6am Klassic: Moody Blues
9/20/2012 6:00:00 AM
Moody Blues "Isn't Life Strange"
"Isn't Life Strange" is a 1972 single by the English rock band The Moody Blues. Written by bassist John Lodge, it was the first of two singles released from their 1972 album Seventh Sojourn, with the other being "I'm Just a Singer (In a Rock and Roll Band)" (also written by Lodge). "Isn't Life Strange" is one of the Moody Blues longer songs, lasting for over six minutes.
"Isn't Life Strange" opens with a slow duet of the flute (played by Ray Thomas) and the Chamberlin (played by Mike Pinder), with John Lodge and Justin Hayward providing vocals. The song's chorus features the band's traditional line-up, and vocals provided by Hayward, Lodge, Pinder, and Thomas.
When the Moody Blues perform "Isn't Life Strange" live, John Lodge uses a double neck guitar with a standard 6-string on one neck, and a 4-string bass on the other. He uses this since he generally plays the 6-string guitar during the verses, and the bass during the chorus since Justin Hayward takes over electric guitar during the chorus. Also, whenever the Moody Blues perform live backed by a full orchestra, the orchestra's brass section performs a solo of the chorus twice throughout the song, once in the middle, and once at the end.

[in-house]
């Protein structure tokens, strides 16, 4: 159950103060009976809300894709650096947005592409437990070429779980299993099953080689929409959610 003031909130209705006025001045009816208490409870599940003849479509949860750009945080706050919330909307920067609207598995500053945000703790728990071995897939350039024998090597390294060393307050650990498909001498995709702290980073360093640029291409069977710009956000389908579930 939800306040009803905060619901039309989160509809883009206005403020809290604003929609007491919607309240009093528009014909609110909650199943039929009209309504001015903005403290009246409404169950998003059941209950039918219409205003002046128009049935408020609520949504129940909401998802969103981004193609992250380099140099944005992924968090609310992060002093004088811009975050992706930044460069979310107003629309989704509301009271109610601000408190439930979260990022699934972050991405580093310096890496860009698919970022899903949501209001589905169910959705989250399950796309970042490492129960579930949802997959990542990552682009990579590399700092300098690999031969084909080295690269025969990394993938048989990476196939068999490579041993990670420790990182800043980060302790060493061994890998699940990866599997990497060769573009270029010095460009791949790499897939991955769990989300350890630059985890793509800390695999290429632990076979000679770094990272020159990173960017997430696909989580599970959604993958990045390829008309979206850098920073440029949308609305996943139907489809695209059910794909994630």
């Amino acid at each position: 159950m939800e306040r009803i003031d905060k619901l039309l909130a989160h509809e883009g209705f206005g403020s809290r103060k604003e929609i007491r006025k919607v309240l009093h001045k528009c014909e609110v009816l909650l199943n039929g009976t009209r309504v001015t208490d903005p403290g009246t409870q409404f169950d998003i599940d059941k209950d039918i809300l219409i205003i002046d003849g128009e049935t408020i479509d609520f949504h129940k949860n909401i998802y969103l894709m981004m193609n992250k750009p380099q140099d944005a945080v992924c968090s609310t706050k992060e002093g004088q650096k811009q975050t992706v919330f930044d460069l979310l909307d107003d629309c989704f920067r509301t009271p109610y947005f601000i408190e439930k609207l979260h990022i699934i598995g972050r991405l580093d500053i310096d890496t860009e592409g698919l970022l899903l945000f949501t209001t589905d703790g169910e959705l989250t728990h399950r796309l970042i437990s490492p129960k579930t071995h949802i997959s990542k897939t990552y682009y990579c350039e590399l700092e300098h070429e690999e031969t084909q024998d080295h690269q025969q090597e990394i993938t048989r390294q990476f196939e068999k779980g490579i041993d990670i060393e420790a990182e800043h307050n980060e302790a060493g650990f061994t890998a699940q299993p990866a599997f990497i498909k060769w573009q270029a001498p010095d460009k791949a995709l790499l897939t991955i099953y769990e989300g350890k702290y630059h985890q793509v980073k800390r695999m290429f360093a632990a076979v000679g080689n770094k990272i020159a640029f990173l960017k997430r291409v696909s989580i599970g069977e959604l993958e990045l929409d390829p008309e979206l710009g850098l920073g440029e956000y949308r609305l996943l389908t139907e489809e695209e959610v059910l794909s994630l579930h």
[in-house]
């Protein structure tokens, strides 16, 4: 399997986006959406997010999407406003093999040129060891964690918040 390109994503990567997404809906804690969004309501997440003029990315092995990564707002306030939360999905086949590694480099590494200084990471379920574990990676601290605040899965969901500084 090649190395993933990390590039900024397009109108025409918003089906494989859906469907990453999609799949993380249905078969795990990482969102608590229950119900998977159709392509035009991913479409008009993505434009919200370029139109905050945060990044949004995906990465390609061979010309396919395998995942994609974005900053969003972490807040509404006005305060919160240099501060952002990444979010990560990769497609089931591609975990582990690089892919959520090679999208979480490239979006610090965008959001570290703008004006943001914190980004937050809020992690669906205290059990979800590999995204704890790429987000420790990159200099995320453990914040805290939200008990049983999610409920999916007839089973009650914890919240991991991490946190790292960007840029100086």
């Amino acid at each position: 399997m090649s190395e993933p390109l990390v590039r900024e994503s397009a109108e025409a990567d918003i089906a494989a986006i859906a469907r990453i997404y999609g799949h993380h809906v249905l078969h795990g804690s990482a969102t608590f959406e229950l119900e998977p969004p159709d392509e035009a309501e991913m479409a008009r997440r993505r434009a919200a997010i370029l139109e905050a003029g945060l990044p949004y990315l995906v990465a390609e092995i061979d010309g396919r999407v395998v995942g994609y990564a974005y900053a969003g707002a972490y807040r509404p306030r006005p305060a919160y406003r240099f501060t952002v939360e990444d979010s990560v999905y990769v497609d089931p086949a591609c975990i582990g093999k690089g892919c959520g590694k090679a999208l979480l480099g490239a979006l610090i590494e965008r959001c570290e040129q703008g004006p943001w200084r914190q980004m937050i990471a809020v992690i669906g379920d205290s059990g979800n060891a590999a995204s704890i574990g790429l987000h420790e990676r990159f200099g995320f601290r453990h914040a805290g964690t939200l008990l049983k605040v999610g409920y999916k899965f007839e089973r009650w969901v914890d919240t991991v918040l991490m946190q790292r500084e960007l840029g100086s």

The original version of "Isn't Life Strange" is extended by two minutes and includes a slow instrumental duet of Ray Thomas' flute and Mike Pinder's Chamberlin which was deleted, possibly due to time restraints. For the re-issue of "Seventh Sojourn" this version has been restored and added as a bonus track. Its multi-part structure and the obvious classical influences make the piece sound similar to progressive rock, a genre which was popular in the early 1970s.
Rating: It's a 10 10 10 10 10 10 10 10 10 10 10 --and ps: this is what Uman sings like when he sings along with songs when the mics are off. :)